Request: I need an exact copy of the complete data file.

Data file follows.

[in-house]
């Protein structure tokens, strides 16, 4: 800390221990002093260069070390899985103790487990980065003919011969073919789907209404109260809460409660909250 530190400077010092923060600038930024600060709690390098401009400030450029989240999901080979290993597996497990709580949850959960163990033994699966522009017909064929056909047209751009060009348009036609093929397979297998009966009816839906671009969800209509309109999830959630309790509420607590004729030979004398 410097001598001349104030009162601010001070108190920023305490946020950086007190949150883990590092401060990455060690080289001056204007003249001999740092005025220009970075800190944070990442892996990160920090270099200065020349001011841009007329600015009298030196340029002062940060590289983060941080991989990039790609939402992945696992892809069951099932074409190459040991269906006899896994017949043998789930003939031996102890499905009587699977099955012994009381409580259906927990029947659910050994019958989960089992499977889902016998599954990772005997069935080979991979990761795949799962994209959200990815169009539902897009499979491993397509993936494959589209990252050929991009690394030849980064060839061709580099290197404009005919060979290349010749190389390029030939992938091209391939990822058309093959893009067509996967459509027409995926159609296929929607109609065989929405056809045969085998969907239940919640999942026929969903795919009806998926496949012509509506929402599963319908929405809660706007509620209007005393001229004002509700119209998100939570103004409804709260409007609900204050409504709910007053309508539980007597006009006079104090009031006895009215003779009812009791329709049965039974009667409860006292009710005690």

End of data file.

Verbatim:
[in-house]
């Protein structure tokens, strides 16, 4: 800390221990002093260069070390899985103790487990980065003919011969073919789907209404109260809460409660909250 530190400077010092923060600038930024600060709690390098401009400030450029989240999901080979290993597996497990709580949850959960163990033994699966522009017909064929056909047209751009060009348009036609093929397979297998009966009816839906671009969800209509309109999830959630309790509420607590004729030979004398 410097001598001349104030009162601010001070108190920023305490946020950086007190949150883990590092401060990455060690080289001056204007003249001999740092005025220009970075800190944070990442892996990160920090270099200065020349001011841009007329600015009298030196340029002062940060590289983060941080991989990039790609939402992945696992892809069951099932074409190459040991269906006899896994017949043998789930003939031996102890499905009587699977099955012994009381409580259906927990029947659910050994019958989960089992499977889902016998599954990772005997069935080979991979990761795949799962994209959200990815169009539902897009499979491993397509993936494959589209990252050929991009690394030849980064060839061709580099290197404009005919060979290349010749190389390029030939992938091209391939990822058309093959893009067509996967459509027409995926159609296929929607109609065989929405056809045969085998969907239940919640999942026929969903795919009806998926496949012509509506929402599963319908929405809660706007509620209007005393001229004002509700119209998100939570103004409804709260409007609900204050409504709910007053309508539980007597006009006079104090009031006895009215003779009812009791329709049965039974009667409860006292009710005690």